What Is Heroin?
Heroin is a naturally-derived opioid drug which owes its origins to the opium poppy. Synthesized from morphine, heroin quickly forms extreme physical dependencies and dangerous addictions. Heroin is found as either a white to brown powder or a brown to black tar or coal-like substance called black tar heroin.
Heroin’s effects are fairly immediate, with sensations being felt in as little as seven seconds to 15 minutes. Like other opioids, heroin creates intense states of relaxation, euphoria, and pain relief, all factors which recreational drug abusers pursue.
These feelings result from heroin’s ability to fit into our brain’s naturally-occurring opioid receptors, a factor which both increases the pleasurable effects of the drug and its potential for addiction.
As an opioid, heroin exerts a heavy impact on your central nervous system (CNS), an important regulatory system tasked with overseeing critical life support systems within your body. These include breathing, blood pressure, heart, and temperature rates. In addition to the rush or high recreational abusers seek, heroin causes these critical systems to become depressed (or slowed), sometimes to fatal extremes.
Signs and Symptoms Of Heroin Abuse
Addiction is characterized by chronic and compulsive substance abuse, among other things, including strong cravings, continued use despite knowledge of physical and mental harm, tolerance, dependence, and withdrawal upon cessation of drug use.
As a loved one of a suspected heroin abuser, an awareness of these and other signs can help you to intervene on their behalf, so that they have the opportunity for the care and treatment they deserve.
Additionally, heroin abusers may:
- Encounter persistent and unexplainable constipation and stomach troubles.
- Experience severe nausea, to the point of vomiting.
- Exhibit warm, flushed skin.
- Go “on the nod,” (alternating between a wakeful and drowsy state).
- Have itching spells.
- Move slowly and experience heaviness in their limbs.
- Be intensely preoccupied with the drug and go to great lengths to find it (stealing, trading sexual favors. etc.).
- Put drug seeking and using above all else (family, career, schooling, etc.)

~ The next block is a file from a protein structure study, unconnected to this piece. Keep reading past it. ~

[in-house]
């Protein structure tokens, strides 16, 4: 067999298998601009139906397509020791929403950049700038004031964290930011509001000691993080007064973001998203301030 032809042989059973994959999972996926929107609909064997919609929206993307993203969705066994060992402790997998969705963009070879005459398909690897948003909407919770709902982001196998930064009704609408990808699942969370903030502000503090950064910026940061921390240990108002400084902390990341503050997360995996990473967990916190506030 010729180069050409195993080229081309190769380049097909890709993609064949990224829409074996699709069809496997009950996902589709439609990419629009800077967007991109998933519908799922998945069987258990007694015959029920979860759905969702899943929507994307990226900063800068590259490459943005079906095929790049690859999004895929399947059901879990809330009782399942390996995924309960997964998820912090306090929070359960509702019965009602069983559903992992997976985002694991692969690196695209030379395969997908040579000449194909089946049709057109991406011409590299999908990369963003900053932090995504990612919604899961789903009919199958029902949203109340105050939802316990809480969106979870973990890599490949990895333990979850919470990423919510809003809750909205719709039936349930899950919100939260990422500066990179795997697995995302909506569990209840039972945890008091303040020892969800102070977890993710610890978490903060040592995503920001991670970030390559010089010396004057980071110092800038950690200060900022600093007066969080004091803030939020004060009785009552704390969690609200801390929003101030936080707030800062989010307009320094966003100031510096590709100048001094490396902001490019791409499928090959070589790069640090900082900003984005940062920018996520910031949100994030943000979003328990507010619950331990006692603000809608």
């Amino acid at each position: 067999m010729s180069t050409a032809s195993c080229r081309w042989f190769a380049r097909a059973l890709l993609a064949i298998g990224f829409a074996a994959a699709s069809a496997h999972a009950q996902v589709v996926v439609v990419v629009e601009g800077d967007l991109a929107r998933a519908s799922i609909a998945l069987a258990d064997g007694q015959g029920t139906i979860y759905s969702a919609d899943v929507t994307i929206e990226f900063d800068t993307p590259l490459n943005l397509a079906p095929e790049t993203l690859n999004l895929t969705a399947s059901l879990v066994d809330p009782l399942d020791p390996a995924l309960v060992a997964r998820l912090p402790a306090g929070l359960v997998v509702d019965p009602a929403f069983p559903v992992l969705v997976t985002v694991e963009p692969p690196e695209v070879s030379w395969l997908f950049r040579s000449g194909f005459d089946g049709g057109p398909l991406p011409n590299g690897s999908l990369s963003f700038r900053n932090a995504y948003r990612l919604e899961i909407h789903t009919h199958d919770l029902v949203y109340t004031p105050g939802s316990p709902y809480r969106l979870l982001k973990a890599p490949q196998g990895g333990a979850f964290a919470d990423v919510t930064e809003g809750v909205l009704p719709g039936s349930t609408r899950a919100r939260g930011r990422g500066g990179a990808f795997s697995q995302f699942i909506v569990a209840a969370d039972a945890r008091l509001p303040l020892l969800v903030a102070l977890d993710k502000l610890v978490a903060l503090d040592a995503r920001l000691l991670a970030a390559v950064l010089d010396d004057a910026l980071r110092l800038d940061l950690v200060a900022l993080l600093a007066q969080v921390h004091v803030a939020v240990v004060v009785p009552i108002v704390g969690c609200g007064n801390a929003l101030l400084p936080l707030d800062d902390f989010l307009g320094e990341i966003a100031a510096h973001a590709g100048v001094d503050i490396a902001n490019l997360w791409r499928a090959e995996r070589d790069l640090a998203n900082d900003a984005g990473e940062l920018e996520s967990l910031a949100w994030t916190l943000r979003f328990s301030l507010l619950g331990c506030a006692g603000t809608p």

- Wear long-sleeved shirts, even in hot weather, to cover up signs of injection drug use.
Heroin abuse requires paraphernalia, the knowledge of which can help you to spot a problem. Examples include syringes, pipes, spoons, burnt foil, and even a simple straw or hollowed out pen for snorting the drug through.
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How Is Heroin Abused?
Heroin is often injected, with the preferred mode of injection being directly into a user’s vein (intravenously). Users may also inject it directly under the skin (“skin popping”) or into the muscle. Black tar heroin is frequently injected, though any form of heroin may be used this way.
While heroin is well-known for its use as an injection drug, users may also smoke, sniff, or snort it. More pure, powdered versions are commonly snorted, while black tar is also smoked.
Further compounding heroins dangers is the fact that users often mix it with other drugs to intensify its feel-good effects. This may include “speedballing,” which is when heroin is injected with cocaine, or “crisscrossing” which occurs when the drugs are snorted back-to-back (some people also use speedballing to refer this practice).
Dangers Of Heroin Abuse
From the first time to chronic use, and everything in between, heroin abuse begins changing a person’s physical and mental states in a way which sets the stage for a variety of adverse health effects and disease, including:
- Brain damage
- Cardiac complications
- Damaged nasal tissues (from snorting it)
- Hormonal imbalances
- Mental disorders
- Sexual dysfunction
- Unsafe sexual practices
Injecting heroin increases the risk of the following dangers due to its invasive and dangerous means of administration:
- Abscesses and soft-tissue infections, including cellulitis
- Collapsed veins
- Infection of the heart’s lining and valves
- Infectious disease, such as HIV/AIDS and Hepatitis B and C
- Organ damage and disease
- Track marks
- Vein damage and infection